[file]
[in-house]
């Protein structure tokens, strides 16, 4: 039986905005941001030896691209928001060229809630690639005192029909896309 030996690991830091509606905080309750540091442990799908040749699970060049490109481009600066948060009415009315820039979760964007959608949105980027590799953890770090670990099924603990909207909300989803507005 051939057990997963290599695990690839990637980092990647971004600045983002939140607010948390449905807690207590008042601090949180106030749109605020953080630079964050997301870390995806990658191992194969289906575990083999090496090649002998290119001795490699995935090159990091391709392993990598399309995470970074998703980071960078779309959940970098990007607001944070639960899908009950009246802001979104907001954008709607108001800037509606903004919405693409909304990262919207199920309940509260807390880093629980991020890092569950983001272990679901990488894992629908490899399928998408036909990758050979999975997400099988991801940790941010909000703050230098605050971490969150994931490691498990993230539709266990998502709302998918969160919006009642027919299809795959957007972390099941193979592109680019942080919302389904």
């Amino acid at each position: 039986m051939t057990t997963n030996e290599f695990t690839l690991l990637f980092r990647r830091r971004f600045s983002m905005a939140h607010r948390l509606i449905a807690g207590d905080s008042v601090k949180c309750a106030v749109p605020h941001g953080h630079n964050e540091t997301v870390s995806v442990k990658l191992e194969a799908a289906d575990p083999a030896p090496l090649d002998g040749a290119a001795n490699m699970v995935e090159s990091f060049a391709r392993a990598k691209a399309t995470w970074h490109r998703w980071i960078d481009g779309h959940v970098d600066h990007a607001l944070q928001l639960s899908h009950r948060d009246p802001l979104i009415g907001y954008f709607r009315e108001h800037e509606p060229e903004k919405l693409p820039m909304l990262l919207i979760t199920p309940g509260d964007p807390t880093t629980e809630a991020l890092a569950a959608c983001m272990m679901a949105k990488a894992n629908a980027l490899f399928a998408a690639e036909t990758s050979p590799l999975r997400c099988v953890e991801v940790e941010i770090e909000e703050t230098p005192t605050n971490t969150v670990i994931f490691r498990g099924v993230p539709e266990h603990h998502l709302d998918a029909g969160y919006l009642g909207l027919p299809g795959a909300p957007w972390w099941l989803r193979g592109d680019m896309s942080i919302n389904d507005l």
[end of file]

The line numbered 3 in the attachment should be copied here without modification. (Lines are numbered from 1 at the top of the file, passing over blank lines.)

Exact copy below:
């Amino acid at each position: 039986m051939t057990t997963n030996e290599f695990t690839l690991l990637f980092r990647r830091r971004f600045s983002m905005a939140h607010r948390l509606i449905a807690g207590d905080s008042v601090k949180c309750a106030v749109p605020h941001g953080h630079n964050e540091t997301v870390s995806v442990k990658l191992e194969a799908a289906d575990p083999a030896p090496l090649d002998g040749a290119a001795n490699m699970v995935e090159s990091f060049a391709r392993a990598k691209a399309t995470w970074h490109r998703w980071i960078d481009g779309h959940v970098d600066h990007a607001l944070q928001l639960s899908h009950r948060d009246p802001l979104i009415g907001y954008f709607r009315e108001h800037e509606p060229e903004k919405l693409p820039m909304l990262l919207i979760t199920p309940g509260d964007p807390t880093t629980e809630a991020l890092a569950a959608c983001m272990m679901a949105k990488a894992n629908a980027l490899f399928a998408a690639e036909t990758s050979p590799l999975r997400c099988v953890e991801v940790e941010i770090e909000e703050t230098p005192t605050n971490t969150v670990i994931f490691r498990g099924v993230p539709e266990h603990h998502l709302d998918a029909g969160y919006l009642g909207l027919p299809g795959a909300p957007w972390w099941l989803r193979g592109d680019m896309s942080i919302n389904d507005l």